Dickinson and Waters were complementary players who could be singularly great when they had to be, who made excellent decisions and defended wonderfully. Young scored and assisted, played no defense, suffered horrendous shot selection despite all the points he scored and had few leadership qualities.
Indeed, the year after Dickinson and Waters left, Young’s senior year, the T-Wolves failed to reach the state tournament at all, even with a team that included Charlie Kolar and Drake Stoops, who were pretty good on the hardwood, too. And the year after that, after Young had moved to Lloyd Noble Center, Norman North went back to the state tournament without him.
So, best or greatest high school player to come out of Norman North?
He can be passed, of course.
But not by Young, who might end up in the Hall of Fame.
What do you think?
What do you think, too, about those Sooner opinions up there.
I can’t prove it, but I’m convinced Jason White was making plays and Sam Bradford, mostly, was just hitting open receivers.
Bradford’s numbers are bigger and his passing efficiency is higher, but White’s also the last Sooner quarterback to play for an uninventive offensive mind, Chuck Long, with the possible exception of Landry Jones, who suffered through Josh Heupel.
Again, I can’t prove it, but I’m convinced OU would have been fractionally better with White in 2007 and 2008 and fractionally worse with Bradford in 2003 and 2004.
Both won the Heisman Trophy, one was drafted No. 1 overall and named rookie of the year at the next level and the other wasn’t drafted at all, nor ever took a professional snap, even in the preseason.
Greatest Sooner running back of all time?
Everybody wants to give it to Peterson because of what he did after he left, while few want to give it to Greg Pruitt or Billy Sims, both of whom ran for many more yards per carry than Peterson; or to Samaje Perine, who ran for more yards and more yards per carry than Peterson; or Quentin Griffin, whose senior season included more yards per carry (6.6) and yards from scrimmage (2,148) than Peterson’s freshman season (5.7 per rush, 1,937 from scrimmage), when he finished second in the Heisman voting.
So who’s better? At OU, all of those other guys mentioned above.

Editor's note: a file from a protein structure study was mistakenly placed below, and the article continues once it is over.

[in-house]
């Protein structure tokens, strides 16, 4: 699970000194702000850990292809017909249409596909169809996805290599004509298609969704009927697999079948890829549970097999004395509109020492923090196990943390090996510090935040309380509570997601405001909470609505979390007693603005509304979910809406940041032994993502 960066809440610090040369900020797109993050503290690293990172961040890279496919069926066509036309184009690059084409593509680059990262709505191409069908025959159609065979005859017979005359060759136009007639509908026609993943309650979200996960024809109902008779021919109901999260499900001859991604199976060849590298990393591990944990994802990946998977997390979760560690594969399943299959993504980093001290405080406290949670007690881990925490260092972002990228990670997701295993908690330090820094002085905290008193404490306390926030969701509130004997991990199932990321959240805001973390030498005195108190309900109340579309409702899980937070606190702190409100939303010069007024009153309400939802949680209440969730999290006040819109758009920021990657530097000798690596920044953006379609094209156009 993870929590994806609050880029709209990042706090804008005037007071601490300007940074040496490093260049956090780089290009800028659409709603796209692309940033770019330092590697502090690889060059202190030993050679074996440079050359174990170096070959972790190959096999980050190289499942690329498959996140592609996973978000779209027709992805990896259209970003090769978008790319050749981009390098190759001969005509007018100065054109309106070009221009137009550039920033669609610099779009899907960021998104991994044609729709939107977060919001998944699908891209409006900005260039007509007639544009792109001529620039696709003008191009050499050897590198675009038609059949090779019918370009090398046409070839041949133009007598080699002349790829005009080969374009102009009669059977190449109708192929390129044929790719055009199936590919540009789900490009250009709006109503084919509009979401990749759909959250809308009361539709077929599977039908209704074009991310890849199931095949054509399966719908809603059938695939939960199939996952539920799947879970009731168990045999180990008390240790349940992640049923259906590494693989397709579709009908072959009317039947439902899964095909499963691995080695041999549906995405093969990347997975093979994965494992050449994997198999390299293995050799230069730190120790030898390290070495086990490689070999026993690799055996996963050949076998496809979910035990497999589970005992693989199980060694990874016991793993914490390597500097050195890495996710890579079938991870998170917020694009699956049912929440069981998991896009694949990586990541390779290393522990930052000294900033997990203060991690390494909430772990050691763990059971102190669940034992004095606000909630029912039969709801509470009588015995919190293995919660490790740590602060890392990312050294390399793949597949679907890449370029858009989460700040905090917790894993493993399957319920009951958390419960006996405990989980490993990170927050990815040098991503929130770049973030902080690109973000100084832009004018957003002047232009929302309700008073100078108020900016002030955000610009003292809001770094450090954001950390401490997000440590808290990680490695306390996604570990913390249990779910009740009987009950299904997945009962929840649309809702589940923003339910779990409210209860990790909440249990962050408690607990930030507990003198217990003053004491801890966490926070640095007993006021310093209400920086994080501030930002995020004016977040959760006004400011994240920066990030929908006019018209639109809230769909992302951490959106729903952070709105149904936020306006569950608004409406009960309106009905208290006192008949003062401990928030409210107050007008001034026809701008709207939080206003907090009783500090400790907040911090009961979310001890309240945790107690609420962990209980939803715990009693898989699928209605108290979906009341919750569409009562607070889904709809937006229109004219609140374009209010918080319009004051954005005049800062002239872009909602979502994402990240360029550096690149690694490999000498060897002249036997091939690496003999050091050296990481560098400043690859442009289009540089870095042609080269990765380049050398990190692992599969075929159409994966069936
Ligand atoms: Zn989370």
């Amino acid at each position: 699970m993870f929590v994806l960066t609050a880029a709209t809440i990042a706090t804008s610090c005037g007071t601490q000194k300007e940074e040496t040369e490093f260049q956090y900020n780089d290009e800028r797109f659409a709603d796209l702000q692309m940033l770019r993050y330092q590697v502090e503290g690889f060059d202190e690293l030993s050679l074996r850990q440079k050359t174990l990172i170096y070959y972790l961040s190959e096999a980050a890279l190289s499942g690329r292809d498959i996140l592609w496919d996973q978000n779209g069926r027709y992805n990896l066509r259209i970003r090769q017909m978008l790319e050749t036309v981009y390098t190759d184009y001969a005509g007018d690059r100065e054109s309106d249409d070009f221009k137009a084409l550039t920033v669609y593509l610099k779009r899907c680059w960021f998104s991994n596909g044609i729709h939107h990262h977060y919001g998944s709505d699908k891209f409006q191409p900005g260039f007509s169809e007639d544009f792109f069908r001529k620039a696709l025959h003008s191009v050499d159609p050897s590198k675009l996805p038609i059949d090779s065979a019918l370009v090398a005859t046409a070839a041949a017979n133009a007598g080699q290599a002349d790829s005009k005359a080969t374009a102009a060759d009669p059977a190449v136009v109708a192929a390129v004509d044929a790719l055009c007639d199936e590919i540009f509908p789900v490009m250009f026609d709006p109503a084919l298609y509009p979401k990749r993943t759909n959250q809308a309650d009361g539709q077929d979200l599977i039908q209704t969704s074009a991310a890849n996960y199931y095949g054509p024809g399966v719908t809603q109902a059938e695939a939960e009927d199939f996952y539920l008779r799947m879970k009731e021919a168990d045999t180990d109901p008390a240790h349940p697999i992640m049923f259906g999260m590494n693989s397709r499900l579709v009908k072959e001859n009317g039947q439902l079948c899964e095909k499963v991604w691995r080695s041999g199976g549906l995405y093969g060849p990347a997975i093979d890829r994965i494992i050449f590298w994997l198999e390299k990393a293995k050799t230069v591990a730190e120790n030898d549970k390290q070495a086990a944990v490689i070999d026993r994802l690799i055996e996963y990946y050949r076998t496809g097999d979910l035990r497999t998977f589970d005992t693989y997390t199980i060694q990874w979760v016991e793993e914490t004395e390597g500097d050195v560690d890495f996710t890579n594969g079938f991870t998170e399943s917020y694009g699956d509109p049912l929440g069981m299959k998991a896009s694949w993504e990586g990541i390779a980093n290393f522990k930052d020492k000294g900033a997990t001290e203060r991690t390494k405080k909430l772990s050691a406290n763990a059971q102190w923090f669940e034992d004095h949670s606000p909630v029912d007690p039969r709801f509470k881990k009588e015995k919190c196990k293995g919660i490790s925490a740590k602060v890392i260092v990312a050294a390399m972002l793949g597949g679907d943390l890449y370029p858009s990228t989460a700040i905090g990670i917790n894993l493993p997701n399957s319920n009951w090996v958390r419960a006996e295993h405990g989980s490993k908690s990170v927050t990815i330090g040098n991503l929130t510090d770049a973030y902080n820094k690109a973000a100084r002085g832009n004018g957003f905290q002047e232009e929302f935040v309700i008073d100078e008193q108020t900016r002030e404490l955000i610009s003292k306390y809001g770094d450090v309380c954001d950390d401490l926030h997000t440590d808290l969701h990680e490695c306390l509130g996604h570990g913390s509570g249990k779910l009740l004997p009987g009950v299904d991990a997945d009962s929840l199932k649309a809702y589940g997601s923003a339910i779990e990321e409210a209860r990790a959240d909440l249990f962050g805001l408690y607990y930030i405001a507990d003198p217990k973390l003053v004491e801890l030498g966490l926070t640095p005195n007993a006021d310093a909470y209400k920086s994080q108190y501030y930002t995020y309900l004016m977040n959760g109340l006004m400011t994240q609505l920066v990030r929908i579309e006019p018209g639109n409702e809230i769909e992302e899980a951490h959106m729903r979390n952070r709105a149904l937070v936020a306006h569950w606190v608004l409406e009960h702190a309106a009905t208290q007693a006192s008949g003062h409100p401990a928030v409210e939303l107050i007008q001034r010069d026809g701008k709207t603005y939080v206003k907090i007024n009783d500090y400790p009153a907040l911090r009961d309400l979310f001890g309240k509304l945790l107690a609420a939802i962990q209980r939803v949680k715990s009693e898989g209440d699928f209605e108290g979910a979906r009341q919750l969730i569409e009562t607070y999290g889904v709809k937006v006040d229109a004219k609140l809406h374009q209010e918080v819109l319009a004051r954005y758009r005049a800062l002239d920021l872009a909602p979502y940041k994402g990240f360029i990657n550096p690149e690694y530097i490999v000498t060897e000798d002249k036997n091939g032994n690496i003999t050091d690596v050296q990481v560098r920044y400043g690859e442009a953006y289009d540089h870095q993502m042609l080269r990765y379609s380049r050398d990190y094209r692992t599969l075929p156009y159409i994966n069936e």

As a pro? Clearly, Peterson.
What do you think?
A few more.
Greatest quarterback ever?
Is it Tom Brady or Joe Montana … or is it John Elway, who I’d rather have on my team when my team absolutely has to score right now, which is my measure, who was already that guy before claiming two Super Bowls at the end of his career.
Greatest basketball player?
I used to say Wilt, but now I say Jordan, and I’m not sure Larry and Magic aren’t 2 and 3, because they made their teams great, which I’m no longer certain Wilt did because I’m not sure Jerry West wasn’t the most indispensable Laker. And while I love, love, love Kareem, I think Magic was more important when they were together in Los Angeles and in Milwaukee, he won just the one title. Still, he’s the career points leader and won six MVPs from 1971 to ’80, so maybe Kareem should be 2 and Larry and Magic can share 3 and 4.
Underrated great thing about basketball?
No full names needed. First or last will do.
Wayne Gretzky, of course.
But you can make a case for Bobby Orr, and though some make one for Gordie Howe, I don’t see it, which is a strange thing to say about a player who had a positive plus-minus with the Hartford Whalers at 51, his final season in the NHL, but I’m saying it.
Again, what do you think?
What defines greatness?
What makes a player better than another?
Talent is for prospects, championships aren’t necessary, but great window dressing. Impact of presence vs. impact of absence is where most of the answers lie. How great is that gulf … unless you’re surrounded by superstars and then what?
No perfect answer.
I hope the journey was fun.